fwaddle at CHI1.UNCFSU.EDU
Wed Jan 22 19:37:31 EST 1997
Laurie Davison <ldavison at service1.uky.edu> wrote:
> I was going through some literature on mating behavior and came
> accross a reference to the "parthenogenic whiptail lizard". Apparantly
> the females can lay eggs which will develop without fertilization (all
> offspring, obviously, are female). In some of my earlier courses in
> college I was taught that rabbits have this same potential, but found
> later that this was not true after all.
> The Whiptail lizard example is in a book published in the mid-eighties
> by Kevles and I wondered if this information were still considered
> accurate, or whether like the rabbit, it was found to be untrue? For
> matter, can anyone give me any other examples of *known* parthenogenic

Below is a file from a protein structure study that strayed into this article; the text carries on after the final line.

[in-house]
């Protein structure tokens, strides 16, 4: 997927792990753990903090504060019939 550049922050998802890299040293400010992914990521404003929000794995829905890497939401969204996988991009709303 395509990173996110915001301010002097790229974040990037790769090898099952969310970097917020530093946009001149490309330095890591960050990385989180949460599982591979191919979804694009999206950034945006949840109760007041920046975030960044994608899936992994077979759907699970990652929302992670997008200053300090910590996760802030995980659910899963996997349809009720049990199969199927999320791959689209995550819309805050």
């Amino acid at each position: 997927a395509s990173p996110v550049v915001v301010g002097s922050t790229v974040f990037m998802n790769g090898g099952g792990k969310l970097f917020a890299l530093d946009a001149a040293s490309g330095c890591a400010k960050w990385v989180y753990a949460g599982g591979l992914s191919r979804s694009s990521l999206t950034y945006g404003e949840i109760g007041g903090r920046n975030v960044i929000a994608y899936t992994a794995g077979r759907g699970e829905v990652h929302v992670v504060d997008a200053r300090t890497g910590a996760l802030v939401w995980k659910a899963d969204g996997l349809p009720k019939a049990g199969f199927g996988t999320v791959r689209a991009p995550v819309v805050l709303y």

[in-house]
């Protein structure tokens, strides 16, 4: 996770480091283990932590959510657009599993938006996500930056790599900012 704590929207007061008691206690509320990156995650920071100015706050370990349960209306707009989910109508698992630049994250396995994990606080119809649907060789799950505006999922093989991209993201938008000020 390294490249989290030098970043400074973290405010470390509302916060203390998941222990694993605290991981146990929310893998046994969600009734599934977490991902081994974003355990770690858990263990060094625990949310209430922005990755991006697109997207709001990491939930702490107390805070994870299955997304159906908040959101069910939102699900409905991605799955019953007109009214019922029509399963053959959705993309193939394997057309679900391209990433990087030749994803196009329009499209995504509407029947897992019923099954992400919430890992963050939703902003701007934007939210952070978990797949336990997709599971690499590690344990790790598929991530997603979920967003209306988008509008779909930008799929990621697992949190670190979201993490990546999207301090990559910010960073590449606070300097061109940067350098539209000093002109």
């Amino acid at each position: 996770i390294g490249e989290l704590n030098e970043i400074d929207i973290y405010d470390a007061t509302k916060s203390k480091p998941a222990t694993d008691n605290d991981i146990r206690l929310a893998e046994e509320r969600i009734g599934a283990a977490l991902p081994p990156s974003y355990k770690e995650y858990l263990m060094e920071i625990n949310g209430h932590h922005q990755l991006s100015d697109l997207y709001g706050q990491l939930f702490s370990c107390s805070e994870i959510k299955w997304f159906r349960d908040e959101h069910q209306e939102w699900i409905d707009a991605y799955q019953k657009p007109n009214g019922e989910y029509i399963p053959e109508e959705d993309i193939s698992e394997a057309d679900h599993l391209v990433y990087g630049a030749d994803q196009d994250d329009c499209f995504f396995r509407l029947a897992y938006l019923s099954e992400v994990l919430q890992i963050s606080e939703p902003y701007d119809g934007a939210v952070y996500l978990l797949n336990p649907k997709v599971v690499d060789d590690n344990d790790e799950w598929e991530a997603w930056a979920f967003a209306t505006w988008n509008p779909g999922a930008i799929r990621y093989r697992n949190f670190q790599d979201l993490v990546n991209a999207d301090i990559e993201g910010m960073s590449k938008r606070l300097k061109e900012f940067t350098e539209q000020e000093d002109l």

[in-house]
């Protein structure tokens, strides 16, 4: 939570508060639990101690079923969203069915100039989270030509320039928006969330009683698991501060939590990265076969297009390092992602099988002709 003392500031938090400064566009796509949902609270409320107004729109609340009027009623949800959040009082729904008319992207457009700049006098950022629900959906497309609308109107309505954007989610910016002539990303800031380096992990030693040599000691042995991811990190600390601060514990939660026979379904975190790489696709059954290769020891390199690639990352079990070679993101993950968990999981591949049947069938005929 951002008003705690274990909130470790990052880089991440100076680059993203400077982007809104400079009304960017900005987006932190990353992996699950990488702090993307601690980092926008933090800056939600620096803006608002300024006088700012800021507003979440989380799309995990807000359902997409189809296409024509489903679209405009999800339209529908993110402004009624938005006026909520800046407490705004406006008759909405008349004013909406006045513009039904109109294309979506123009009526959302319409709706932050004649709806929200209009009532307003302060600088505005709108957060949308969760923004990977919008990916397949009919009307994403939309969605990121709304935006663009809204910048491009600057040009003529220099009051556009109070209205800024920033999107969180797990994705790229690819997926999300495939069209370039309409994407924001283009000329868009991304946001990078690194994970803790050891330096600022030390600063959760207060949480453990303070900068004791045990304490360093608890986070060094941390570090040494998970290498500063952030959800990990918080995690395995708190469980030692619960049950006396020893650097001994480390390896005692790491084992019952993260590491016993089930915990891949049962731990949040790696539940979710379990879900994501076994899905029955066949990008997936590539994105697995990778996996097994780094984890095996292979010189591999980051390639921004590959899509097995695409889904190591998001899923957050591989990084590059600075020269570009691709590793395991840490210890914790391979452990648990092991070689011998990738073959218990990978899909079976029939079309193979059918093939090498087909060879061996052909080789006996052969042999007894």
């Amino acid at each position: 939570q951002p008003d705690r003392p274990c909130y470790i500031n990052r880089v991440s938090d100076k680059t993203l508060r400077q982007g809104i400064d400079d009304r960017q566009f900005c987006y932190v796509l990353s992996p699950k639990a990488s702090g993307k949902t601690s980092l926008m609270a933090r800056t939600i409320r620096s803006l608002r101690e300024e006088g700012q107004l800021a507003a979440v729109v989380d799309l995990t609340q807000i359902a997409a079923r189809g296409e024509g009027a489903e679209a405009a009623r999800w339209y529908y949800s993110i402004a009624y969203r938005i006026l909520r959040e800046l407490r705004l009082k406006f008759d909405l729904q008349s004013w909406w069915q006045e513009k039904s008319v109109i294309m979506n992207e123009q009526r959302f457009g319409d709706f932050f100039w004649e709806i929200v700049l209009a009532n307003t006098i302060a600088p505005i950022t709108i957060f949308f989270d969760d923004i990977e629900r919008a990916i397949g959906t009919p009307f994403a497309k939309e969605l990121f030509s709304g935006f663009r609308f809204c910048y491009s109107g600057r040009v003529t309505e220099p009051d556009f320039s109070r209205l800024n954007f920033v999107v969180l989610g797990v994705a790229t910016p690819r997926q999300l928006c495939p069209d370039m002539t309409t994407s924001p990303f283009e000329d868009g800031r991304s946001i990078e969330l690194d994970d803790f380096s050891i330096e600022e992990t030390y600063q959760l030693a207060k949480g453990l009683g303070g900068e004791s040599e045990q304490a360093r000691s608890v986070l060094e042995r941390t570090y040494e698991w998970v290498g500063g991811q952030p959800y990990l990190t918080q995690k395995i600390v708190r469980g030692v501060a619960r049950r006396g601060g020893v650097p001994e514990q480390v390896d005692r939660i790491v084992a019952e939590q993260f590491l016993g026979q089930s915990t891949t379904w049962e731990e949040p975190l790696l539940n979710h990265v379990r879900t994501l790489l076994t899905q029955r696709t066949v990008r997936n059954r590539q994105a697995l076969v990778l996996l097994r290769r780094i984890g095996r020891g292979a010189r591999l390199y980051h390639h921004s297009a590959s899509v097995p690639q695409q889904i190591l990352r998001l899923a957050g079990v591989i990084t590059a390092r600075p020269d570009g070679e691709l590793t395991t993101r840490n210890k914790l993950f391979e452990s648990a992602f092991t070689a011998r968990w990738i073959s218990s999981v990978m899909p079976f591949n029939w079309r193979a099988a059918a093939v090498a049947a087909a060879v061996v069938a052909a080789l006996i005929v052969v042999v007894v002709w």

> animals? Just curious, really. Thanks:)
The Audubon Society Field Guide to North American Reptiles and
Amphibians lists eight species of whiptail as "Unisexual; no mating.",
and one species as "Primarily unisexual; only a few males have been
found." It does not say whether these species are diploid or triploid,
but it sticks in my mind that at least some of them are triploid. There
was an article on them in Scientific American some years ago.
I am not aware that either natural or induced parthenogenesis has been
documented in mammals. One line to turkeys (Beltsville?) produces about
5% egg hatch (all males) from virgin hens. Some "amazon" mollies (fish)
are diploid, some triploid. If I remember correctly, amazon (all female)
lines originate as hybrids between two species of molly. They require
mating by males of one of the parent species. But the sperm are
necessary only to stimulate the process of embryonic development. The
sperm nucleus does not join with the egg nucleus.
What's fun is what you can do with a frog egg.
More information about the Bioforum